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BAND PROFILE: Hideous Sun Demon, 08.07.15

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follow site Hideous Sun Demon are something of Perth, Australia’s best kept secret – shielded from the national spotlight neighbours http://cinziamazzamakeup.com/?x=levitra-originale-effetto-36-ore Tame Impala or http://maientertainmentlaw.com/?search=accutane-no-prescription POND might enjoy, Hideous have been brewing like the bacteria in that cup of coffee your science teacher left at the back of the classroom that one time, crawling from the ooze with their first album Sweatand practically an ecosystem of fellow grotty boy garage bands: here Cool Band, Kitchen People and get link Aborted Tortoise to name a few.

It’s hard to explain what they sound like without using that tactile language: like the black stuff that comes out of a roadkill kangaroo, like the thick, viscous fake blood – the stuff that smells of liquid plastic – that squirts out of Ozploitation horror films, like pen ink spilt over your foot from a poorly executed stick ‘n’ poke, like that one patch of the couch no one will sit on after that one unfortunate happening at that one terrible party, the one that Gideon brought that THC-moonshine to, the one where the toilet was blocked up five metres down and Tom woke up six kilometres away naked in a park the next day.  Or maybe take a bit of grunge fuzz and grind, a bit of psychobilly dexamphetamines, add the manic hoots and screeches of frontman Vin Buchanan-Simpson panting over the muscles of a gym junkie in ‘Flex’ (“Feel them crawling under my skin/Is it bigger?/Is it bigger?”) or word salad of ‘Ohio (Is It Dead Yet?)’, sprinkle a pinch of metal in mad shredding guitar solos and a dash of psych in extended psych-outs like ‘Neon Sound’, and you have an approximation of Hideous Sun Demon.  Continue reading BAND PROFILE: Hideous Sun Demon, 08.07.15

ARTICLE: The Popularist Manifesto (Party For Your Right To Fight)

ARTICLE: The Popularist Manifesto (Party For Your Right To Fight) published on No Comments on ARTICLE: The Popularist Manifesto (Party For Your Right To Fight)

So you want to change the world.  In the words of Joe Strummer, “You gotta give it all you got, or forget it,” and he’d know: their protest song, ‘Rock The Casbah’, became their highest charting single worldwide, and you know all the lyrics, don’t you?  If the revolution can only come about with majority (as in the precious democracy, the commune and the anarchist ideal) then major media is the only way to create it.  Yeah, the Slits gave power to women who didn’t subscribe to the norm in ‘Typical Girls’, but who got women chanting “Who run the world? Girls!” in clubs across the world?  Beyoncé was top ten in Israel, Japan, New Zealand, Norway, Scotland, South Korea, and multi-platinum in Australia and Canada.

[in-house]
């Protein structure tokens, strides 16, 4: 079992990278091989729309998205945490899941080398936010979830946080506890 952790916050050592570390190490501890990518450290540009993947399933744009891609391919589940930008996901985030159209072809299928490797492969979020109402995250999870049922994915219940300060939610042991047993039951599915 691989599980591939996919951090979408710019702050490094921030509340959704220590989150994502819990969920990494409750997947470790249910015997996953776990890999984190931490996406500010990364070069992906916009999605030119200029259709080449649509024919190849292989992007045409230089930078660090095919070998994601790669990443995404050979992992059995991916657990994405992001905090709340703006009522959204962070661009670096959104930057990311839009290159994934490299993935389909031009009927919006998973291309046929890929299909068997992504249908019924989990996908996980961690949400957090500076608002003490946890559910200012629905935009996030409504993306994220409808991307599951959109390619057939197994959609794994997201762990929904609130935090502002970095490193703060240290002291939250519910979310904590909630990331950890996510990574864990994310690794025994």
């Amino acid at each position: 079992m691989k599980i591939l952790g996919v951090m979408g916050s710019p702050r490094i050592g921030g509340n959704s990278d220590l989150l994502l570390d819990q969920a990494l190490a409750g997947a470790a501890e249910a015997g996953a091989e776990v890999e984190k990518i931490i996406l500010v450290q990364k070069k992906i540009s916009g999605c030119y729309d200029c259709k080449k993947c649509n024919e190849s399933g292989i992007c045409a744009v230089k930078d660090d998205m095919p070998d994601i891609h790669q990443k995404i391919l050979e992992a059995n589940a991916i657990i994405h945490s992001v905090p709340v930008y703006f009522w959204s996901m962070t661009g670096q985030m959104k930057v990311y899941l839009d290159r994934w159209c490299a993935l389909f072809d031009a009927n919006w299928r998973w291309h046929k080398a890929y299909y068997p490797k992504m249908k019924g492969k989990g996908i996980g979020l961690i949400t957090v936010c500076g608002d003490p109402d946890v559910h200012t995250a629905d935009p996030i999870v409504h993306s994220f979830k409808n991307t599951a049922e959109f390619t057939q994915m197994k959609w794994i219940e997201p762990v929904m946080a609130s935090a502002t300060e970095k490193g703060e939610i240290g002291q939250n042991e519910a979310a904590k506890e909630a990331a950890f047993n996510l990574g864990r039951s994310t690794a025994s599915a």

There are four chief costs of the popularist protest, anchored in the very axes that make them effective.  The first and most obvious is the suffocation of meaning – to write a popular song you have to exploit popular thought at the risk of excluding a wider audience.  The concept behind your song must be accessible – and agreeable – to all.  Forget ‘return the engines of capital to the workers’, forget ‘abortion is a right’, even forget ‘examine the over-representation of blackness in prison communities’ – the most radical message you’ll find here is ‘Where Is The Love?’, the Black Eyed Peas 2003 protest against… something? Similarly, Twisted Sister’s hyper-generalised protest song ‘We’re Not Gonna Take It’ has been covered by dozens of punk bands in three different languages, including a version by the Veronicas used in an ad campaign for birth control pill Yaz. It’s the ultimate malleable teen protest song, one that lead singer Dee Snider proudly embraces: “Any time that the team is down by two, or somebody had a bad day at the office, they’re gonna stand up and sing We’re Not Gonna Take It.”

You can declare and declaw more specifically too – like that one song about the Troubles you already know all the words to, ‘Sunday Bloody Sunday’ by U2, a song deliberately cut back to a version so non-partisan that, played to a Belfast crowd of 3000, Bono states “about three walked out.”  Your cause now barely exists, but the passion is wide-spread and real – or gruesomely appropriated by your enemies, the next risk you face: seeing your words used to support a cause you stand against.  UK pop political rock band the Manic Street Preachers tried this with their UK #1 ‘If You Tolerate This Your Children Will Be Next’, inspired by Welsh protesters involved in the Spanish Civil War but in practice only outcrying “fascists” and whatever the intolerable “this” is, and were rewarded by inclusion on a British National Party website – essentially the fascists they deplored.